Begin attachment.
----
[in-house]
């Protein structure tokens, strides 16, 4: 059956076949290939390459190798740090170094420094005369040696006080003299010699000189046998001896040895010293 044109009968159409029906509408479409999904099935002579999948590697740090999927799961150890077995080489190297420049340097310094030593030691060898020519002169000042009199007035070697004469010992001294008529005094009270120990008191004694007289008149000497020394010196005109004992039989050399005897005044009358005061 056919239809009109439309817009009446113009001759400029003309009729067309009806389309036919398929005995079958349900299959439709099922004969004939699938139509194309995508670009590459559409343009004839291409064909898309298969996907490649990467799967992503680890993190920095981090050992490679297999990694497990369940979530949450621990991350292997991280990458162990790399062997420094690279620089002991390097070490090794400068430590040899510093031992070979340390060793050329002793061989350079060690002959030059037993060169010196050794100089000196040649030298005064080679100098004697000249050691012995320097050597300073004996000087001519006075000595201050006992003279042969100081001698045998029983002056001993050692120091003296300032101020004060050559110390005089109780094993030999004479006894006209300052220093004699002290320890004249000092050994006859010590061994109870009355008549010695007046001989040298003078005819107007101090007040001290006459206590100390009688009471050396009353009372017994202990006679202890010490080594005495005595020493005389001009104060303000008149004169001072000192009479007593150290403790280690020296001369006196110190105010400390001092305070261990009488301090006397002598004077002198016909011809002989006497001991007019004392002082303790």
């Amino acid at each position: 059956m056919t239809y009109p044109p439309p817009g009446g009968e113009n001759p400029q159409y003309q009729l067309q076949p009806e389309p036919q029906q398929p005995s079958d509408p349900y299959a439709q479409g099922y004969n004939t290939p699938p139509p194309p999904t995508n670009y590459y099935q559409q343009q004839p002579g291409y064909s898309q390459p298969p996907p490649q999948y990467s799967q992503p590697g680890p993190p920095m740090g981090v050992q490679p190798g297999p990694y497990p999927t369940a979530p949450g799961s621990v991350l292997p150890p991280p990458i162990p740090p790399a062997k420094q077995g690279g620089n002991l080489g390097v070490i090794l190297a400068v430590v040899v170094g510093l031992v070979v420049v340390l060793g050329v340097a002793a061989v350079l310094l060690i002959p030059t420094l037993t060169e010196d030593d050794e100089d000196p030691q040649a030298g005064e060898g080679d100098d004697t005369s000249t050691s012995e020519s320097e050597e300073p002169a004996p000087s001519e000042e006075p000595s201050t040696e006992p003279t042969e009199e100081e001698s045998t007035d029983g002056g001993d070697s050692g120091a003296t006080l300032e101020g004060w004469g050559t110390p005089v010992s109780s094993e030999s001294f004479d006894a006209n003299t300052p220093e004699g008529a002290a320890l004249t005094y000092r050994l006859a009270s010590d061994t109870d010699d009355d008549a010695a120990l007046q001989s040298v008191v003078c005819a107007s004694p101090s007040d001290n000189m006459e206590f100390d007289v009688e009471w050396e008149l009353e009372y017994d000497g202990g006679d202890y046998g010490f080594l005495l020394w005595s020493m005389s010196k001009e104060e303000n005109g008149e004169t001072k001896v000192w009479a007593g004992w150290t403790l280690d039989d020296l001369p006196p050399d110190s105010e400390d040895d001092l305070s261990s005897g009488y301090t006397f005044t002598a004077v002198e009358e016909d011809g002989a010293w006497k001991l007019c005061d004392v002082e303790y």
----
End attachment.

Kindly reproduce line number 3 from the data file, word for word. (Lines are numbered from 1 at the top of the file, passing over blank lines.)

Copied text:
């Amino acid at each position: 059956m056919t239809y009109p044109p439309p817009g009446g009968e113009n001759p400029q159409y003309q009729l067309q076949p009806e389309p036919q029906q398929p005995s079958d509408p349900y299959a439709q479409g099922y004969n004939t290939p699938p139509p194309p999904t995508n670009y590459y099935q559409q343009q004839p002579g291409y064909s898309q390459p298969p996907p490649q999948y990467s799967q992503p590697g680890p993190p920095m740090g981090v050992q490679p190798g297999p990694y497990p999927t369940a979530p949450g799961s621990v991350l292997p150890p991280p990458i162990p740090p790399a062997k420094q077995g690279g620089n002991l080489g390097v070490i090794l190297a400068v430590v040899v170094g510093l031992v070979v420049v340390l060793g050329v340097a002793a061989v350079l310094l060690i002959p030059t420094l037993t060169e010196d030593d050794e100089d000196p030691q040649a030298g005064e060898g080679d100098d004697t005369s000249t050691s012995e020519s320097e050597e300073p002169a004996p000087s001519e000042e006075p000595s201050t040696e006992p003279t042969e009199e100081e001698s045998t007035d029983g002056g001993d070697s050692g120091a003296t006080l300032e101020g004060w004469g050559t110390p005089v010992s109780s094993e030999s001294f004479d006894a006209n003299t300052p220093e004699g008529a002290a320890l004249t005094y000092r050994l006859a009270s010590d061994t109870d010699d009355d008549a010695a120990l007046q001989s040298v008191v003078c005819a107007s004694p101090s007040d001290n000189m006459e206590f100390d007289v009688e009471w050396e008149l009353e009372y017994d000497g202990g006679d202890y046998g010490f080594l005495l020394w005595s020493m005389s010196k001009e104060e303000n005109g008149e004169t001072k001896v000192w009479a007593g004992w150290t403790l280690d039989d020296l001369p006196p050399d110190s105010e400390d040895d001092l305070s261990s005897g009488y301090t006397f005044t002598a004077v002198e009358e016909d011809g002989a010293w006497k001991l007019c005061d004392v002082e303790y």